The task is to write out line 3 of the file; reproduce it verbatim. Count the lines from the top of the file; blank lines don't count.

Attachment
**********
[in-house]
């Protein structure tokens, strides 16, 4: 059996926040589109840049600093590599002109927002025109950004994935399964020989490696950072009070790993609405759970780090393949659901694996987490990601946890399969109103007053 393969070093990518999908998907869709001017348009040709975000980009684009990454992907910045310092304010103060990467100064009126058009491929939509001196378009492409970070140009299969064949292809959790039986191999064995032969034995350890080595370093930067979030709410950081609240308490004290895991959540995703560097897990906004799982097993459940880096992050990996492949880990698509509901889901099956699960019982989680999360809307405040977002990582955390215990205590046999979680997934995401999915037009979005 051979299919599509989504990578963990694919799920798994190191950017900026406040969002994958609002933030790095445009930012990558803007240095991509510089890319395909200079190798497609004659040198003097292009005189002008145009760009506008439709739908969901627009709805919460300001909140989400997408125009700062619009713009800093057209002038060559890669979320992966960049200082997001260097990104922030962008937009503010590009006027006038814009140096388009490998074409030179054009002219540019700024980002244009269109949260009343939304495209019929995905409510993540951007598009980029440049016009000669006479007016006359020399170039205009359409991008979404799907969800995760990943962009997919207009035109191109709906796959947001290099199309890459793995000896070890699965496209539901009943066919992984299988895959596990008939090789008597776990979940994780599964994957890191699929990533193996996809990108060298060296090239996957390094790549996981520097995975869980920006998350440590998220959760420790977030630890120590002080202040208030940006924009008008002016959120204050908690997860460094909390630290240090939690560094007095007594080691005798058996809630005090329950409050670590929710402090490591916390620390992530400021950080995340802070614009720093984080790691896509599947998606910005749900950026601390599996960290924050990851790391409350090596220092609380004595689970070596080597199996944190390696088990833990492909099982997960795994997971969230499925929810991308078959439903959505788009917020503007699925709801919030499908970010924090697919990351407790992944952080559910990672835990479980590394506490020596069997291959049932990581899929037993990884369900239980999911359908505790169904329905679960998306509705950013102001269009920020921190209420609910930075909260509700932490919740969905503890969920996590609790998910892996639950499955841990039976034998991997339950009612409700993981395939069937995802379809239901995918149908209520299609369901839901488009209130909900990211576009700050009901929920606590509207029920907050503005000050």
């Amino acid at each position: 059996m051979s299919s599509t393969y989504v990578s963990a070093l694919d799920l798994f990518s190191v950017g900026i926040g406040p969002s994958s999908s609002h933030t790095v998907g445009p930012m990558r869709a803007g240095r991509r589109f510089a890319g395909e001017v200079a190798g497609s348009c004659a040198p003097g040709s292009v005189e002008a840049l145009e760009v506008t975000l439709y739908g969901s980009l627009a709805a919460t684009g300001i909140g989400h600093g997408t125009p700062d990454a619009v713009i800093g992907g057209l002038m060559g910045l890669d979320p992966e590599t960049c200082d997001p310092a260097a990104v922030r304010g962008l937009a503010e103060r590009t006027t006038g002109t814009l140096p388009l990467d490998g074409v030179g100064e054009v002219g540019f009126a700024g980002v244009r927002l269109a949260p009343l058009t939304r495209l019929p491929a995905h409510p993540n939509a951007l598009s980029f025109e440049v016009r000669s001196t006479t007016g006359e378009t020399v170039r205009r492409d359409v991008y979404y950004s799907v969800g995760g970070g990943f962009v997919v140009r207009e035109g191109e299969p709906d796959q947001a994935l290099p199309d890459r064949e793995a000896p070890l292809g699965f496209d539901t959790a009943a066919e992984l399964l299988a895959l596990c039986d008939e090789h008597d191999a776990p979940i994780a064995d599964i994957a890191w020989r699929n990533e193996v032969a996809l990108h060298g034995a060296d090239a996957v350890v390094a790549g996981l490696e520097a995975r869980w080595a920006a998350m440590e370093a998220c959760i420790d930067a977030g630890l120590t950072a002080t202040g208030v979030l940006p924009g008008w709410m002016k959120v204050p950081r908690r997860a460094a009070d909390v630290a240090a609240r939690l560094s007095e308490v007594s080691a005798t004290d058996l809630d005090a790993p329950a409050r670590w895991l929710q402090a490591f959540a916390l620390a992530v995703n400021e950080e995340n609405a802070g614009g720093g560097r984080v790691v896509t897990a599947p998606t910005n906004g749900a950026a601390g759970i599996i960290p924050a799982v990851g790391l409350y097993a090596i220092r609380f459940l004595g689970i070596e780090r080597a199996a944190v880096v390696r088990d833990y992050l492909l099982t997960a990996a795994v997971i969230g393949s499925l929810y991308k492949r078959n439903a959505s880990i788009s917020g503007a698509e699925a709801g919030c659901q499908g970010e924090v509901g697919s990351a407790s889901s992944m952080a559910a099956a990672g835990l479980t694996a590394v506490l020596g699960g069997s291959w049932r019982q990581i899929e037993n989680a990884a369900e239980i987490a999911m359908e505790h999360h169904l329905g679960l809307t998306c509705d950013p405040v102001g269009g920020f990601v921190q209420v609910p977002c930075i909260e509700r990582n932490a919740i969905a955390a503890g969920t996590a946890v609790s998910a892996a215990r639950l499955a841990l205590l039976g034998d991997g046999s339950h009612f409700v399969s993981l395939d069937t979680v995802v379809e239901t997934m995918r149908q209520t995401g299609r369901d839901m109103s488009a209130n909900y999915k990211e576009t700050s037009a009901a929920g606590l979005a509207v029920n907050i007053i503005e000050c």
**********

């Amino acid at each position: 059996m051979s299919s599509t393969y989504v990578s963990a070093l694919d799920l798994f990518s190191v950017g900026i926040g406040p969002s994958s999908s609002h933030t790095v998907g445009p930012m990558r869709a803007g240095r991509r589109f510089a890319g395909e001017v200079a190798g497609s348009c004659a040198p003097g040709s292009v005189e002008a840049l145009e760009v506008t975000l439709y739908g969901s980009l627009a709805a919460t684009g300001i909140g989400h600093g997408t125009p700062d990454a619009v713009i800093g992907g057209l002038m060559g910045l890669d979320p992966e590599t960049c200082d997001p310092a260097a990104v922030r304010g962008l937009a503010e103060r590009t006027t006038g002109t814009l140096p388009l990467d490998g074409v030179g100064e054009v002219g540019f009126a700024g980002v244009r927002l269109a949260p009343l058009t939304r495209l019929p491929a995905h409510p993540n939509a951007l598009s980029f025109e440049v016009r000669s001196t006479t007016g006359e378009t020399v170039r205009r492409d359409v991008y979404y950004s799907v969800g995760g970070g990943f962009v997919v140009r207009e035109g191109e299969p709906d796959q947001a994935l290099p199309d890459r064949e793995a000896p070890l292809g699965f496209d539901t959790a009943a066919e992984l399964l299988a895959l596990c039986d008939e090789h008597d191999a776990p979940i994780a064995d599964i994957a890191w020989r699929n990533e193996v032969a996809l990108h060298g034995a060296d090239a996957v350890v390094a790549g996981l490696e520097a995975r869980w080595a920006a998350m440590e370093a998220c959760i420790d930067a977030g630890l120590t950072a002080t202040g208030v979030l940006p924009g008008w709410m002016k959120v204050p950081r908690r997860a460094a009070d909390v630290a240090a609240r939690l560094s007095e308490v007594s080691a005798t004290d058996l809630d005090a790993p329950a409050r670590w895991l929710q402090a490591f959540a916390l620390a992530v995703n400021e950080e995340n609405a802070g614009g720093g560097r984080v790691v896509t897990a599947p998606t910005n906004g749900a950026a601390g759970i599996i960290p924050a799982v990851g790391l409350y097993a090596i220092r609380f459940l004595g689970i070596e780090r080597a199996a944190v880096v390696r088990d833990y992050l492909l099982t997960a990996a795994v997971i969230g393949s499925l929810y991308k492949r078959n439903a959505s880990i788009s917020g503007a698509e699925a709801g919030c659901q499908g970010e924090v509901g697919s990351a407790s889901s992944m952080a559910a099956a990672g835990l479980t694996a590394v506490l020596g699960g069997s291959w049932r019982q990581i899929e037993n989680a990884a369900e239980i987490a999911m359908e505790h999360h169904l329905g679960l809307t998306c509705d950013p405040v102001g269009g920020f990601v921190q209420v609910p977002c930075i909260e509700r990582n932490a919740i969905a955390a503890g969920t996590a946890v609790s998910a892996a215990r639950l499955a841990l205590l039976g034998d991997g046999s339950h009612f409700v399969s993981l395939d069937t979680v995802v379809e239901t997934m995918r149908q209520t995401g299609r369901d839901m109103s488009a209130n909900y999915k990211e576009t700050s037009a009901a929920g606590l979005a509207v029920n907050i007053i503005e000050c």